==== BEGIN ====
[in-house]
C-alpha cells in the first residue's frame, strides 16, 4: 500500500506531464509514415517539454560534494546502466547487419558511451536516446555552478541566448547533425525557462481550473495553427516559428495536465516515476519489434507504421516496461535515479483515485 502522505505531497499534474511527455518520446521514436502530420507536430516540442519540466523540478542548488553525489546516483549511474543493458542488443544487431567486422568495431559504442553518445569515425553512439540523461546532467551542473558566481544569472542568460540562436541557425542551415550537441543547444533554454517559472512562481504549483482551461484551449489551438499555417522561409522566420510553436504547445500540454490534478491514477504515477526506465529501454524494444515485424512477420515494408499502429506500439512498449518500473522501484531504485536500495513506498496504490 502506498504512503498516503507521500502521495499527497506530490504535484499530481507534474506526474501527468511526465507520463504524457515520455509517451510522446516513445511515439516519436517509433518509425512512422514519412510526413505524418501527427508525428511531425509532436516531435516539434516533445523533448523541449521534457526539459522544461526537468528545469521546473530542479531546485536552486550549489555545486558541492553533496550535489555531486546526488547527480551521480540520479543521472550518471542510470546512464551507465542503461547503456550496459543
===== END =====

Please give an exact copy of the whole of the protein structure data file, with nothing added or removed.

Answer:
[in-house]
C-alpha cells in the first residue's frame, strides 16, 4: 500500500506531464509514415517539454560534494546502466547487419558511451536516446555552478541566448547533425525557462481550473495553427516559428495536465516515476519489434507504421516496461535515479483515485 502522505505531497499534474511527455518520446521514436502530420507536430516540442519540466523540478542548488553525489546516483549511474543493458542488443544487431567486422568495431559504442553518445569515425553512439540523461546532467551542473558566481544569472542568460540562436541557425542551415550537441543547444533554454517559472512562481504549483482551461484551449489551438499555417522561409522566420510553436504547445500540454490534478491514477504515477526506465529501454524494444515485424512477420515494408499502429506500439512498449518500473522501484531504485536500495513506498496504490 502506498504512503498516503507521500502521495499527497506530490504535484499530481507534474506526474501527468511526465507520463504524457515520455509517451510522446516513445511515439516519436517509433518509425512512422514519412510526413505524418501527427508525428511531425509532436516531435516539434516533445523533448523541449521534457526539459522544461526537468528545469521546473530542479531546485536552486550549489555545486558541492553533496550535489555531486546526488547527480551521480540520479543521472550518471542510470546512464551507465542503461547503456550496459543